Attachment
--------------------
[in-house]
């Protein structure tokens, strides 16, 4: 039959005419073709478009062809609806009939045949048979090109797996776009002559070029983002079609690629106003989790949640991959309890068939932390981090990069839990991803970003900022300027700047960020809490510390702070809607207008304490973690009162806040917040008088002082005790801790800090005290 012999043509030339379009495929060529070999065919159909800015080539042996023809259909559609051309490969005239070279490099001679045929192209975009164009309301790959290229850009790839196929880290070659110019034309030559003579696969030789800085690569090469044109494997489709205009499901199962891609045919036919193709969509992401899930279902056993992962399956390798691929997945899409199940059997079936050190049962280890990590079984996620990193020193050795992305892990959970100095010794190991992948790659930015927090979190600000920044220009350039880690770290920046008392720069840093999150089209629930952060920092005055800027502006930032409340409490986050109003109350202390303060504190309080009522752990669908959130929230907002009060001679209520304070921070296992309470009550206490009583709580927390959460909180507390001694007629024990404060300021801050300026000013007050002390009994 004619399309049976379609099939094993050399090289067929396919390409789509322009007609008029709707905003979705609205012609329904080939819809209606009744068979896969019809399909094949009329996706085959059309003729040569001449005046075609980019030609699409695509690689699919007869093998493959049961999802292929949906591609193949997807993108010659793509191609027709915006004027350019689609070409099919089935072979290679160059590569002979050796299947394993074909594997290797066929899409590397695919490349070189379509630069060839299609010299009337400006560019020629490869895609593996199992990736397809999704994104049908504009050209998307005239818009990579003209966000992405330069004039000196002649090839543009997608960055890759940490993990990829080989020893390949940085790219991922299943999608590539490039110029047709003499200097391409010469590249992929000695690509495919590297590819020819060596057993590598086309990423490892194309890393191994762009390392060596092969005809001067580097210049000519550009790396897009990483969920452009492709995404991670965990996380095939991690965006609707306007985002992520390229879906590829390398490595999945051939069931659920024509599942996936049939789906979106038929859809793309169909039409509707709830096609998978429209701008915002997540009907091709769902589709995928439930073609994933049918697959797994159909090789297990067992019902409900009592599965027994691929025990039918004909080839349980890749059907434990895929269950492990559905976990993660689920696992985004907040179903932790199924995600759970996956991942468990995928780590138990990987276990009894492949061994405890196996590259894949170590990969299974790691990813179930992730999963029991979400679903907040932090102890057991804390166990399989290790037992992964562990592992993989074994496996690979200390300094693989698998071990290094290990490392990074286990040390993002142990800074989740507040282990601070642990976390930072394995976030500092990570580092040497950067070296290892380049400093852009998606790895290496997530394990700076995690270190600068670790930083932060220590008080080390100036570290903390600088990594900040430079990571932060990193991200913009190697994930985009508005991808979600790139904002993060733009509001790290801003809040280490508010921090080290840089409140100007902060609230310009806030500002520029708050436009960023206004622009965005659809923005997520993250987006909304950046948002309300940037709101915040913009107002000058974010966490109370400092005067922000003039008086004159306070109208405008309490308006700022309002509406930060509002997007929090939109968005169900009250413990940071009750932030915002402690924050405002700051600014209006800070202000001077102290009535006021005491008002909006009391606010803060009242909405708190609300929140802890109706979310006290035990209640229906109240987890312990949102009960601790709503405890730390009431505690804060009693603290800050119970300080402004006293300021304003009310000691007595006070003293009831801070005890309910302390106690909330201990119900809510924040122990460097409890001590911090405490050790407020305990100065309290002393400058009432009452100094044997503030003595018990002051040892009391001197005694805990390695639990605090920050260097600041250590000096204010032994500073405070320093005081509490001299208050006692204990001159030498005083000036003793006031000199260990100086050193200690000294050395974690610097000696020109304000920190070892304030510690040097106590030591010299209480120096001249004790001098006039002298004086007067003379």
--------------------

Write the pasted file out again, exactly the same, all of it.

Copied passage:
[in-house]
């Protein structure tokens, strides 16, 4: 039959005419073709478009062809609806009939045949048979090109797996776009002559070029983002079609690629106003989790949640991959309890068939932390981090990069839990991803970003900022300027700047960020809490510390702070809607207008304490973690009162806040917040008088002082005790801790800090005290 012999043509030339379009495929060529070999065919159909800015080539042996023809259909559609051309490969005239070279490099001679045929192209975009164009309301790959290229850009790839196929880290070659110019034309030559003579696969030789800085690569090469044109494997489709205009499901199962891609045919036919193709969509992401899930279902056993992962399956390798691929997945899409199940059997079936050190049962280890990590079984996620990193020193050795992305892990959970100095010794190991992948790659930015927090979190600000920044220009350039880690770290920046008392720069840093999150089209629930952060920092005055800027502006930032409340409490986050109003109350202390303060504190309080009522752990669908959130929230907002009060001679209520304070921070296992309470009550206490009583709580927390959460909180507390001694007629024990404060300021801050300026000013007050002390009994 004619399309049976379609099939094993050399090289067929396919390409789509322009007609008029709707905003979705609205012609329904080939819809209606009744068979896969019809399909094949009329996706085959059309003729040569001449005046075609980019030609699409695509690689699919007869093998493959049961999802292929949906591609193949997807993108010659793509191609027709915006004027350019689609070409099919089935072979290679160059590569002979050796299947394993074909594997290797066929899409590397695919490349070189379509630069060839299609010299009337400006560019020629490869895609593996199992990736397809999704994104049908504009050209998307005239818009990579003209966000992405330069004039000196002649090839543009997608960055890759940490993990990829080989020893390949940085790219991922299943999608590539490039110029047709003499200097391409010469590249992929000695690509495919590297590819020819060596057993590598086309990423490892194309890393191994762009390392060596092969005809001067580097210049000519550009790396897009990483969920452009492709995404991670965990996380095939991690965006609707306007985002992520390229879906590829390398490595999945051939069931659920024509599942996936049939789906979106038929859809793309169909039409509707709830096609998978429209701008915002997540009907091709769902589709995928439930073609994933049918697959797994159909090789297990067992019902409900009592599965027994691929025990039918004909080839349980890749059907434990895929269950492990559905976990993660689920696992985004907040179903932790199924995600759970996956991942468990995928780590138990990987276990009894492949061994405890196996590259894949170590990969299974790691990813179930992730999963029991979400679903907040932090102890057991804390166990399989290790037992992964562990592992993989074994496996690979200390300094693989698998071990290094290990490392990074286990040390993002142990800074989740507040282990601070642990976390930072394995976030500092990570580092040497950067070296290892380049400093852009998606790895290496997530394990700076995690270190600068670790930083932060220590008080080390100036570290903390600088990594900040430079990571932060990193991200913009190697994930985009508005991808979600790139904002993060733009509001790290801003809040280490508010921090080290840089409140100007902060609230310009806030500002520029708050436009960023206004622009965005659809923005997520993250987006909304950046948002309300940037709101915040913009107002000058974010966490109370400092005067922000003039008086004159306070109208405008309490308006700022309002509406930060509002997007929090939109968005169900009250413990940071009750932030915002402690924050405002700051600014209006800070202000001077102290009535006021005491008002909006009391606010803060009242909405708190609300929140802890109706979310006290035990209640229906109240987890312990949102009960601790709503405890730390009431505690804060009693603290800050119970300080402004006293300021304003009310000691007595006070003293009831801070005890309910302390106690909330201990119900809510924040122990460097409890001590911090405490050790407020305990100065309290002393400058009432009452100094044997503030003595018990002051040892009391001197005694805990390695639990605090920050260097600041250590000096204010032994500073405070320093005081509490001299208050006692204990001159030498005083000036003793006031000199260990100086050193200690000294050395974690610097000696020109304000920190070892304030510690040097106590030591010299209480120096001249004790001098006039002298004086007067003379």